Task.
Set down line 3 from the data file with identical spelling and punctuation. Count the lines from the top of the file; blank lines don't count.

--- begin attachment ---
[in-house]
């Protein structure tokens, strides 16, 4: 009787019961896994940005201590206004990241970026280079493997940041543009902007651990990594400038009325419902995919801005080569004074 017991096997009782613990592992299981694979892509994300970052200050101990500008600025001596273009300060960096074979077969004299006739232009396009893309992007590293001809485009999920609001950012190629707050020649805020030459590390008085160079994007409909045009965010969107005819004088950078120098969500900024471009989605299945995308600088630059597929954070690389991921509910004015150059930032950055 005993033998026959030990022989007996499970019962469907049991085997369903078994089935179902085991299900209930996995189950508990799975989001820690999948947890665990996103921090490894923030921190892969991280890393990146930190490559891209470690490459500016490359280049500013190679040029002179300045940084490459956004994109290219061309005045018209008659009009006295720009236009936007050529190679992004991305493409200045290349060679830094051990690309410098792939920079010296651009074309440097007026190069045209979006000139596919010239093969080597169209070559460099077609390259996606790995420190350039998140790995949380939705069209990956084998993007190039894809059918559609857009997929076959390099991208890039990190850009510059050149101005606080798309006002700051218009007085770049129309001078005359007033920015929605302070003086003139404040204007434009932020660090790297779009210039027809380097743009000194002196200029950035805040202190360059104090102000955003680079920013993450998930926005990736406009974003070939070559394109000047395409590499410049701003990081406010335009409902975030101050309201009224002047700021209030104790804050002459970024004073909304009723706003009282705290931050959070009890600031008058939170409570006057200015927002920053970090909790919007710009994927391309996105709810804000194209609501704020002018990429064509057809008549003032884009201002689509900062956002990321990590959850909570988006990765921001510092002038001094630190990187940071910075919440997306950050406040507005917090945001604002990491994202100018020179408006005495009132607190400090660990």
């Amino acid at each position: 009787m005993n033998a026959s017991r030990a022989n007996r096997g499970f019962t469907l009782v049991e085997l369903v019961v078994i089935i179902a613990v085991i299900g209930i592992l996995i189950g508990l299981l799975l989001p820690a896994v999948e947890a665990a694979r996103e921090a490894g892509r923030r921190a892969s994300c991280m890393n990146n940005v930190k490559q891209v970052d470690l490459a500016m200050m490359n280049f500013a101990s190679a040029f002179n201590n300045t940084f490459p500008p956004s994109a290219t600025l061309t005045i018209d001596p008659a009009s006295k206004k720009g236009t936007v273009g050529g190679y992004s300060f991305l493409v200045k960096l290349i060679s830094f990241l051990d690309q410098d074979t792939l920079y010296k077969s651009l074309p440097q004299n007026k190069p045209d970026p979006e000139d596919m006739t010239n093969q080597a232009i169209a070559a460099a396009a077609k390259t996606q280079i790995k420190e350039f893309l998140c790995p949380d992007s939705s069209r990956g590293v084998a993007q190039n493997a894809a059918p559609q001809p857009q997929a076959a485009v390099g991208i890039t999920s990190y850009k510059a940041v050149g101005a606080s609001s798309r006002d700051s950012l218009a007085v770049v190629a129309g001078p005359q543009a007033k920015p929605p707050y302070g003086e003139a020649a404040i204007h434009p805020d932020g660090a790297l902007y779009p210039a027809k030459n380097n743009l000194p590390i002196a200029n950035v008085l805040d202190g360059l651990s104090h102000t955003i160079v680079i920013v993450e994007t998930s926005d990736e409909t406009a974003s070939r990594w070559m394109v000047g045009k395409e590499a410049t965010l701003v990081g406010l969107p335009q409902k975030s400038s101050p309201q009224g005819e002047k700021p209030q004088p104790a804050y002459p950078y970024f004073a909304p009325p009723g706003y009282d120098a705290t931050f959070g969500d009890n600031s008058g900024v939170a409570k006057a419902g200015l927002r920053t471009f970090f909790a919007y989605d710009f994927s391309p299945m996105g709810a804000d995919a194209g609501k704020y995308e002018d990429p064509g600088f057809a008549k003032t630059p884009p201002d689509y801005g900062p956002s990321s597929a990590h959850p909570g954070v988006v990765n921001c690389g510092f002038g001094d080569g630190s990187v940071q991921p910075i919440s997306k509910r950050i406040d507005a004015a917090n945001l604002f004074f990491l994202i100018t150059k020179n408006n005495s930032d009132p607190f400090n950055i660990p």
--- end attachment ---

């Amino acid at each position: 009787m005993n033998a026959s017991r030990a022989n007996r096997g499970f019962t469907l009782v049991e085997l369903v019961v078994i089935i179902a613990v085991i299900g209930i592992l996995i189950g508990l299981l799975l989001p820690a896994v999948e947890a665990a694979r996103e921090a490894g892509r923030r921190a892969s994300c991280m890393n990146n940005v930190k490559q891209v970052d470690l490459a500016m200050m490359n280049f500013a101990s190679a040029f002179n201590n300045t940084f490459p500008p956004s994109a290219t600025l061309t005045i018209d001596p008659a009009s006295k206004k720009g236009t936007v273009g050529g190679y992004s300060f991305l493409v200045k960096l290349i060679s830094f990241l051990d690309q410098d074979t792939l920079y010296k077969s651009l074309p440097q004299n007026k190069p045209d970026p979006e000139d596919m006739t010239n093969q080597a232009i169209a070559a460099a396009a077609k390259t996606q280079i790995k420190e350039f893309l998140c790995p949380d992007s939705s069209r990956g590293v084998a993007q190039n493997a894809a059918p559609q001809p857009q997929a076959a485009v390099g991208i890039t999920s990190y850009k510059a940041v050149g101005a606080s609001s798309r006002d700051s950012l218009a007085v770049v190629a129309g001078p005359q543009a007033k920015p929605p707050y302070g003086e003139a020649a404040i204007h434009p805020d932020g660090a790297l902007y779009p210039a027809k030459n380097n743009l000194p590390i002196a200029n950035v008085l805040d202190g360059l651990s104090h102000t955003i160079v680079i920013v993450e994007t998930s926005d990736e409909t406009a974003s070939r990594w070559m394109v000047g045009k395409e590499a410049t965010l701003v990081g406010l969107p335009q409902k975030s400038s101050p309201q009224g005819e002047k700021p209030q004088p104790a804050y002459p950078y970024f004073a909304p009325p009723g706003y009282d120098a705290t931050f959070g969500d009890n600031s008058g900024v939170a409570k006057a419902g200015l927002r920053t471009f970090f909790a919007y989605d710009f994927s391309p299945m996105g709810a804000d995919a194209g609501k704020y995308e002018d990429p064509g600088f057809a008549k003032t630059p884009p201002d689509y801005g900062p956002s990321s597929a990590h959850p909570g954070v988006v990765n921001c690389g510092f002038g001094d080569g630190s990187v940071q991921p910075i919440s997306k509910r950050i406040d507005a004015a917090n945001l604002f004074f990491l994202i100018t150059k020179n408006n005495s930032d009132p607190f400090n950055i660990p």